Really Rapid Reading

Growing Independence and Fluency
Lora Haghighi

Rationale: This lesson will focus on fluency in reading. According to the Reading Genie Website, the formula to fluency is to read and re-read decodable text in connected text. I will have my students reading a decodable text three times in partner sets. They will take turns timing their partners and filling out their reading records. Each student will also have a time chart with a basketball player who moves up towards the basket as their words per minute increases. This will not just be used for this particular lesson—it will be an ongoing project for the student to track their progress as we continue to work on fluency.


Speed Reading Record:

       Name:_________________________            Date:___________


                        - After 1st read            _______

                        - After 2nd read           _______

                        - After 3rd read           _______


Partner Check Sheet for students to assess their partner's fluency:


As I listened to my partner read, he/she:

                                                                                    After 2nd           After 3rd

                        1. Remembered more words               _______          _______

                        2. Read faster                                      _______          _______

                        3. Read smoother                                _______          _______

                        4. Read with expression                      _______          _______


  1. Boys and girls, today we are going to work on how fast we read. As we learn to read faster, we usually understand what we read even better. We have been working so hard on decoding and now we are going to see how fast you can read.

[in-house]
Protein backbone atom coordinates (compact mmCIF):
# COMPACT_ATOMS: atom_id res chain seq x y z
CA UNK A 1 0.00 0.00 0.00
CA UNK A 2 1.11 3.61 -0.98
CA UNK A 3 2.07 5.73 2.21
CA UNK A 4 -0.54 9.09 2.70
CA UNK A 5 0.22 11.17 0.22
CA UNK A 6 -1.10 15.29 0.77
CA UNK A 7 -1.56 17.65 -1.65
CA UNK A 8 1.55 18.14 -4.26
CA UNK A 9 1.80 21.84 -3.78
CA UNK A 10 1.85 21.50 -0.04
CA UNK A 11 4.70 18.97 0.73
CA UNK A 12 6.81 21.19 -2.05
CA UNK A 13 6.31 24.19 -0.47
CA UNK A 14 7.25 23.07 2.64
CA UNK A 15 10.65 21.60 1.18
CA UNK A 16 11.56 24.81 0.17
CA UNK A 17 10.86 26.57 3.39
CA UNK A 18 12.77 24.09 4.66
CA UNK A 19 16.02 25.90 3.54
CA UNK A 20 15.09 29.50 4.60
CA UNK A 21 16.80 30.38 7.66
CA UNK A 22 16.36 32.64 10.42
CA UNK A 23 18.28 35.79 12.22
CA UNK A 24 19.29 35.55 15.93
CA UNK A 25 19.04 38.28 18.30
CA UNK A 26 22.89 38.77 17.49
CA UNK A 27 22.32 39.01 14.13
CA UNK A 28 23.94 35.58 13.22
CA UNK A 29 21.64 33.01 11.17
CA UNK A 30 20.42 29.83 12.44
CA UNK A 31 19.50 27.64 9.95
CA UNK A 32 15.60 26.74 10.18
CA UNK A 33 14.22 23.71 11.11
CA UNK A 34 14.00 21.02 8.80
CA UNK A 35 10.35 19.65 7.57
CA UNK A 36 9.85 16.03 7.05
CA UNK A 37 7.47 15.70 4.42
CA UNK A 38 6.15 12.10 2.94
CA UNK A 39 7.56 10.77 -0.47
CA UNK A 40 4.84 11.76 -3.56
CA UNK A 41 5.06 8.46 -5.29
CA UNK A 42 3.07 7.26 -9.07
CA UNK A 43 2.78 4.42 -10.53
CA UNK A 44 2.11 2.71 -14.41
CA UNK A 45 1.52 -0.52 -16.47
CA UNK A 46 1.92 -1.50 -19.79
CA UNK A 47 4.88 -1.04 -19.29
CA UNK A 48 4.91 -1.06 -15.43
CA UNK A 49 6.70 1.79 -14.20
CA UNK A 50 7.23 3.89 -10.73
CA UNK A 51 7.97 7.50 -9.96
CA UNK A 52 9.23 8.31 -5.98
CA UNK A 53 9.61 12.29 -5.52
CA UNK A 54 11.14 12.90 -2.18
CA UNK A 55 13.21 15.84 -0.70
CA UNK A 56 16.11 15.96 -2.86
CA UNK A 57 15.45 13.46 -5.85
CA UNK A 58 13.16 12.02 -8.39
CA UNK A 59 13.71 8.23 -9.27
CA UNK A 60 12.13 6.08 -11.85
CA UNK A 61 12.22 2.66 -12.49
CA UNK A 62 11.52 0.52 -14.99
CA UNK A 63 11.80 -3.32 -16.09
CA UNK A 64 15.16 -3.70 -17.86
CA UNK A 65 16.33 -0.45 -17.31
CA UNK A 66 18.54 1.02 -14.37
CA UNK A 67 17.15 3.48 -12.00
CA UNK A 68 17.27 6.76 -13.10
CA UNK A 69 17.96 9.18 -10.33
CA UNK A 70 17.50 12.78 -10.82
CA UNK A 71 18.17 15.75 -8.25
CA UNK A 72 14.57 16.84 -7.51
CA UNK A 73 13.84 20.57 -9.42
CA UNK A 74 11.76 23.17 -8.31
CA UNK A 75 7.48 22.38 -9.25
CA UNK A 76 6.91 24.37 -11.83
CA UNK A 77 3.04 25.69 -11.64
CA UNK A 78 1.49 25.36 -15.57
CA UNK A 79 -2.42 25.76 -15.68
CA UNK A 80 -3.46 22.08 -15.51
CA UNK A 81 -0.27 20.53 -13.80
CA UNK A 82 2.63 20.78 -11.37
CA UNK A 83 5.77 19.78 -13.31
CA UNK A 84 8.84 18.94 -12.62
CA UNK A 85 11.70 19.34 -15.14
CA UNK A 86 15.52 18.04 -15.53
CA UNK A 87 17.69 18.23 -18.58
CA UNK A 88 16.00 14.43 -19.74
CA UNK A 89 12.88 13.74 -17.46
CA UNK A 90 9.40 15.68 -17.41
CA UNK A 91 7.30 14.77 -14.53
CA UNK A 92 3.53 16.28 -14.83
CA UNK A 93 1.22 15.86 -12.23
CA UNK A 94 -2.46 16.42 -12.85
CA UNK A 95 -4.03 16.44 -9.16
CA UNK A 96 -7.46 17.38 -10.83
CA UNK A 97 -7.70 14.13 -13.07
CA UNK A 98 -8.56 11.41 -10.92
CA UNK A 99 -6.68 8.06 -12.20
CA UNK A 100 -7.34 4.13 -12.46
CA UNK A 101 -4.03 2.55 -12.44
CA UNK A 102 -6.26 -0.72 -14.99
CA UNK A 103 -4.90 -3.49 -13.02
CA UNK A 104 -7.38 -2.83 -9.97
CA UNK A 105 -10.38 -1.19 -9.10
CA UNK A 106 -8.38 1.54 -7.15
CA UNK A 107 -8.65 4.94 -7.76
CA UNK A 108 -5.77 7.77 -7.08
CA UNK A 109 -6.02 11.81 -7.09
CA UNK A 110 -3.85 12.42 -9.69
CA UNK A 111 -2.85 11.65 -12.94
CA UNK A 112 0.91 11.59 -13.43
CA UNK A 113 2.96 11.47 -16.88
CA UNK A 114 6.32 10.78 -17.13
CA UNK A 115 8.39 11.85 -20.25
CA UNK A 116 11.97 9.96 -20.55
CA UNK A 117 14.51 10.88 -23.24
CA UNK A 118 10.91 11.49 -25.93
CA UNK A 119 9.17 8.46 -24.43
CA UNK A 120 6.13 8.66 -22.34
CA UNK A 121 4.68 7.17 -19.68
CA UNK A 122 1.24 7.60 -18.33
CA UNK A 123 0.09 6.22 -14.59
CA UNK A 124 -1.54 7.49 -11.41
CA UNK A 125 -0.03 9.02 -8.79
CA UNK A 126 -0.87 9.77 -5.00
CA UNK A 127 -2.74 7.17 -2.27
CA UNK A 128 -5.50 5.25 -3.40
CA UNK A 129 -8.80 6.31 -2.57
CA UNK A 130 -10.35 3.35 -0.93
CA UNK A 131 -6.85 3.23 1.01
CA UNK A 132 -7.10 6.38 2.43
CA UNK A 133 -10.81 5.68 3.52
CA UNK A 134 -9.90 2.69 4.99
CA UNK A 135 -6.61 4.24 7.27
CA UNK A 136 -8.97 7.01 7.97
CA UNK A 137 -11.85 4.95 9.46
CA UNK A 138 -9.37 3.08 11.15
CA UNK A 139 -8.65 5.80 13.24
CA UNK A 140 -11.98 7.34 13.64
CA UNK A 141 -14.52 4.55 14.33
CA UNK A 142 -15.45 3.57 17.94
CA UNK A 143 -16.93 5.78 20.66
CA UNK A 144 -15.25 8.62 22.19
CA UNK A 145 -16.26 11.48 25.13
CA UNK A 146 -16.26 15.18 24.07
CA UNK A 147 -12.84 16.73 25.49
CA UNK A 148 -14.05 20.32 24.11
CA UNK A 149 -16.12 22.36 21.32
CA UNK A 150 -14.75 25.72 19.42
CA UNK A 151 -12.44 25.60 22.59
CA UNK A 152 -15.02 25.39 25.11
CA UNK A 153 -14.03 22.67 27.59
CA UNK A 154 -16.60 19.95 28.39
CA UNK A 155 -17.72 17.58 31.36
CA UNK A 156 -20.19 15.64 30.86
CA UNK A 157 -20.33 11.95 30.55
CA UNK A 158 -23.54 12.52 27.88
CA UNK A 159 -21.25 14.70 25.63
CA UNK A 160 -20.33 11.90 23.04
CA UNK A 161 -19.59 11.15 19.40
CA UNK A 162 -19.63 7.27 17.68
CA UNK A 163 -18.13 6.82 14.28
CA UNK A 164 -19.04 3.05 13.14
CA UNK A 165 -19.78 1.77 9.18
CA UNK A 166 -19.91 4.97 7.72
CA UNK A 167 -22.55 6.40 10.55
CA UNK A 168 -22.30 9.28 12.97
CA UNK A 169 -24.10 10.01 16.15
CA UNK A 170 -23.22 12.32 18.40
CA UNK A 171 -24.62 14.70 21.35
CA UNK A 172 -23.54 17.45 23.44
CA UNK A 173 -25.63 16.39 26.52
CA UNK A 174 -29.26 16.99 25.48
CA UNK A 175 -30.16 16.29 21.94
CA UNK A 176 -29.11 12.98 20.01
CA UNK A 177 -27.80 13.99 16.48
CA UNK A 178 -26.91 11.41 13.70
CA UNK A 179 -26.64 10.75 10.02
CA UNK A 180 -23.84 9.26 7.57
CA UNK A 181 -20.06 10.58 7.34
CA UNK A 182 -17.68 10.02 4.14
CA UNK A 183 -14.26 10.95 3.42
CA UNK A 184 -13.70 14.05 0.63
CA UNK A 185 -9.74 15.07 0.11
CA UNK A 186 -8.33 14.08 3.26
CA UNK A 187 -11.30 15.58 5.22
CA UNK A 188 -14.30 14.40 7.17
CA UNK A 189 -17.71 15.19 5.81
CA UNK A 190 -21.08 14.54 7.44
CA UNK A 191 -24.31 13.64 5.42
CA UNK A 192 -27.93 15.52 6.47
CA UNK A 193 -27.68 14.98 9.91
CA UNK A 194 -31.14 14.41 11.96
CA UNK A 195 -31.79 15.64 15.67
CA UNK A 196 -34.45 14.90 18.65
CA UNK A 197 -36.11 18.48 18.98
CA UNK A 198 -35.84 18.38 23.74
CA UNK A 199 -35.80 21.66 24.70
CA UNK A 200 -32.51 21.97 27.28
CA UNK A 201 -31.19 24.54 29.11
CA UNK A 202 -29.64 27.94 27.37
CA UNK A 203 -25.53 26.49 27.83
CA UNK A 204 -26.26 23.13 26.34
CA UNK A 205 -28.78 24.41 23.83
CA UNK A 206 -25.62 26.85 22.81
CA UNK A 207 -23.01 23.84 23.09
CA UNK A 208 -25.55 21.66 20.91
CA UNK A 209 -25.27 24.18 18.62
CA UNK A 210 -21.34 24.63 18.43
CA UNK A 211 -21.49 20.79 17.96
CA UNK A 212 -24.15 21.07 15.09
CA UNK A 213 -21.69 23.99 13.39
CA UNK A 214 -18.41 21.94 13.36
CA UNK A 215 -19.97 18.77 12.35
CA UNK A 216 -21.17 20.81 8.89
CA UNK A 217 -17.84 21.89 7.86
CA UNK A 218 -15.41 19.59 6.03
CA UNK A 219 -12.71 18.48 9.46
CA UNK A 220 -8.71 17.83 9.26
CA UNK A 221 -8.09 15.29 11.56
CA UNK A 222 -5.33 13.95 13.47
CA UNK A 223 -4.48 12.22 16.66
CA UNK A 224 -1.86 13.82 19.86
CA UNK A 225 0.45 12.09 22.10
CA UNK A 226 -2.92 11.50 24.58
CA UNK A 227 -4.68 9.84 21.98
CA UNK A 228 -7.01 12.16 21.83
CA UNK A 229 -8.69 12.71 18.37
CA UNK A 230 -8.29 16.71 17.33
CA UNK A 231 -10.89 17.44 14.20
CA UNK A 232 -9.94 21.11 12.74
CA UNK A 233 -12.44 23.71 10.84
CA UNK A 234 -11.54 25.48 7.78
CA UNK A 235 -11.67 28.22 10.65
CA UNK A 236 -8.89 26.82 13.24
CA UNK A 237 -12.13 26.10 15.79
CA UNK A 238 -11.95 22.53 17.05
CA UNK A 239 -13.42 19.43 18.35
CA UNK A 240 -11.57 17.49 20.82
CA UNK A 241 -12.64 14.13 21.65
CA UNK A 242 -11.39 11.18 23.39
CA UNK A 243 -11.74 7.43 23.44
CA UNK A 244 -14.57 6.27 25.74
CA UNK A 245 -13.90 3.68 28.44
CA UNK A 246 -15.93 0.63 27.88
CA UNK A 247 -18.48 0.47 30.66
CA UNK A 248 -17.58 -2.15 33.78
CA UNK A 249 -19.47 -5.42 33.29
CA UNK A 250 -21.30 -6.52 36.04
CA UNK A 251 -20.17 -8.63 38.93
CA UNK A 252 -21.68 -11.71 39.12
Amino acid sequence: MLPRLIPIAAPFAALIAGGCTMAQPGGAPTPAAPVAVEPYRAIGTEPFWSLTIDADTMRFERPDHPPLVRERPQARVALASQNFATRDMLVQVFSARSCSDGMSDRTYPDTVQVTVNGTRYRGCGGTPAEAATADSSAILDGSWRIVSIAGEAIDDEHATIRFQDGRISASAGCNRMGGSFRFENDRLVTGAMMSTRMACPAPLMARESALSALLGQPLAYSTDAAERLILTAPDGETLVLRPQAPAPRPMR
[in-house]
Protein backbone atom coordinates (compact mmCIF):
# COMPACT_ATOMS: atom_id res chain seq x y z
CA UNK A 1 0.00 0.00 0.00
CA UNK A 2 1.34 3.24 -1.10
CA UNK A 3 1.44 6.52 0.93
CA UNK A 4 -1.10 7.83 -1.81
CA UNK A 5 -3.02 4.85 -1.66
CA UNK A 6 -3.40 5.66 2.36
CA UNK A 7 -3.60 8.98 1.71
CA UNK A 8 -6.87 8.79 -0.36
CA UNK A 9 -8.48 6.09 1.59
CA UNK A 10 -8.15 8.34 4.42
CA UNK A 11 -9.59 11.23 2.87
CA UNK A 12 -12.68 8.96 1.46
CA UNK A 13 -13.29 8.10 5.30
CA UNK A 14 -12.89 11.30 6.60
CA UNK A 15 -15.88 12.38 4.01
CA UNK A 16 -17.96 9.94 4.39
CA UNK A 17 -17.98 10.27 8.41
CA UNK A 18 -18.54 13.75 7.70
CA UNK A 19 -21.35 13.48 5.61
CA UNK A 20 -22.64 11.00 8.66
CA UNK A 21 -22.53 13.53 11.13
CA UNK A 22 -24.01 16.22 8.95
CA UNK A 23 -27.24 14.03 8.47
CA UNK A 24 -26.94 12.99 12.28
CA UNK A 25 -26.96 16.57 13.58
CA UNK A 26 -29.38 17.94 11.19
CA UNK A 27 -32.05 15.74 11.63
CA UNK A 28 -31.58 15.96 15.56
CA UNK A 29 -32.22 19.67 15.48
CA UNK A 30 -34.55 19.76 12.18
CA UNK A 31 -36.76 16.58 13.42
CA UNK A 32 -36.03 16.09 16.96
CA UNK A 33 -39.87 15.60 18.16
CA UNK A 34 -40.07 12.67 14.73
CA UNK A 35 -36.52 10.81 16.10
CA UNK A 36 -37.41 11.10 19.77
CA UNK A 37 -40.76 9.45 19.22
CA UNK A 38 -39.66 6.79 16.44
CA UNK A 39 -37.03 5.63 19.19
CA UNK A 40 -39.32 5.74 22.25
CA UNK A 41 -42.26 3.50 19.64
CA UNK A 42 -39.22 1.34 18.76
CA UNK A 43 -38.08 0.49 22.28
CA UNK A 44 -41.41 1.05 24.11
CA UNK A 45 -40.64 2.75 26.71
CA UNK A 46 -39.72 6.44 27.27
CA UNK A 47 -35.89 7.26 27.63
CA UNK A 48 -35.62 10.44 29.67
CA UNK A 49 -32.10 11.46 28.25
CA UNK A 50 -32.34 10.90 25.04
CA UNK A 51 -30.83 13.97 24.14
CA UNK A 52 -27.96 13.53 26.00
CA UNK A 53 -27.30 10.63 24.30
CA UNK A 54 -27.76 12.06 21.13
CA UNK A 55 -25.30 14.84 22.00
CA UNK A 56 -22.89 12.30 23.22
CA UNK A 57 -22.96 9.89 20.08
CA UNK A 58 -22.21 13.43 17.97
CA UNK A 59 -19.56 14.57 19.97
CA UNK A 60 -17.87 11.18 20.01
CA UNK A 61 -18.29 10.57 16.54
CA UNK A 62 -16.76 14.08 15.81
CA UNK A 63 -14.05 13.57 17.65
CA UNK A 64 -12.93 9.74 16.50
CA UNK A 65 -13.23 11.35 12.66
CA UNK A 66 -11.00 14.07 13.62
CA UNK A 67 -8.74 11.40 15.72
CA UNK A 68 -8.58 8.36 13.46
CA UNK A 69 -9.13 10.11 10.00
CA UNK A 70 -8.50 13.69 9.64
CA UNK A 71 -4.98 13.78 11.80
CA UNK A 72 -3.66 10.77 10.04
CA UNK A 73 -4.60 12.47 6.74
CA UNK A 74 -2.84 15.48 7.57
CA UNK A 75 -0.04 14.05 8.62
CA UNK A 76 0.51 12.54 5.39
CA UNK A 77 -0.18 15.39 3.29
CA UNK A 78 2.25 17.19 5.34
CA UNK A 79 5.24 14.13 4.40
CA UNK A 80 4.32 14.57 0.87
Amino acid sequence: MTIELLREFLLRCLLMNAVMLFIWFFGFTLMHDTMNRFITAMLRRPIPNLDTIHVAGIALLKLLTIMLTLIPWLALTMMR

2. Now, I want everyone to take out their Cover-up Critters. Remember how we use our Critters to help us to decode words we don't know. Write the word plan on the board. If I were going to decode this word, I would start with the a. The a makes the ah sound. Then I would uncover the pl to make plaaaahh, lastly we add the n. Oh, now I see it, that says plan!
  3. Write the sentence "Gus gets in the tub." On the board. I want you to listen to me read this sentence. "Guuuus geeeets in the tuub." Now I am going to read it again. Gus gets in the tub. Wow! That was much easier to read the second time. We are going to break up into partners now and we are going to read James and the Good Day, three times each. In this story, James wakes up determined to have a good day. Then he starts to fill up the bathroom to play with his tug boat. James leaves the bathroom and forgets all about the water running. You are going to have to read to find out what happens.
  4. As you read, your partner will time you reading and fill out the two reading record sheets. You will take turns reading until you have each read the story three times. I will be calling you up two at a time to read to me. Bring your books with you.
  5. Assessment: Each partner set will come up to me and read for one minute. At the end of that time, they will go up to the bulletin board and move their basketball player to the corresponding number.


Killen, Tara. "Vroom, Vroom Speed it up!".

Murray, Bruce. Developing Reading Fluency.

Cushman, S. & Kornblum, R. (1990). James and the Good Day, Educational Insights

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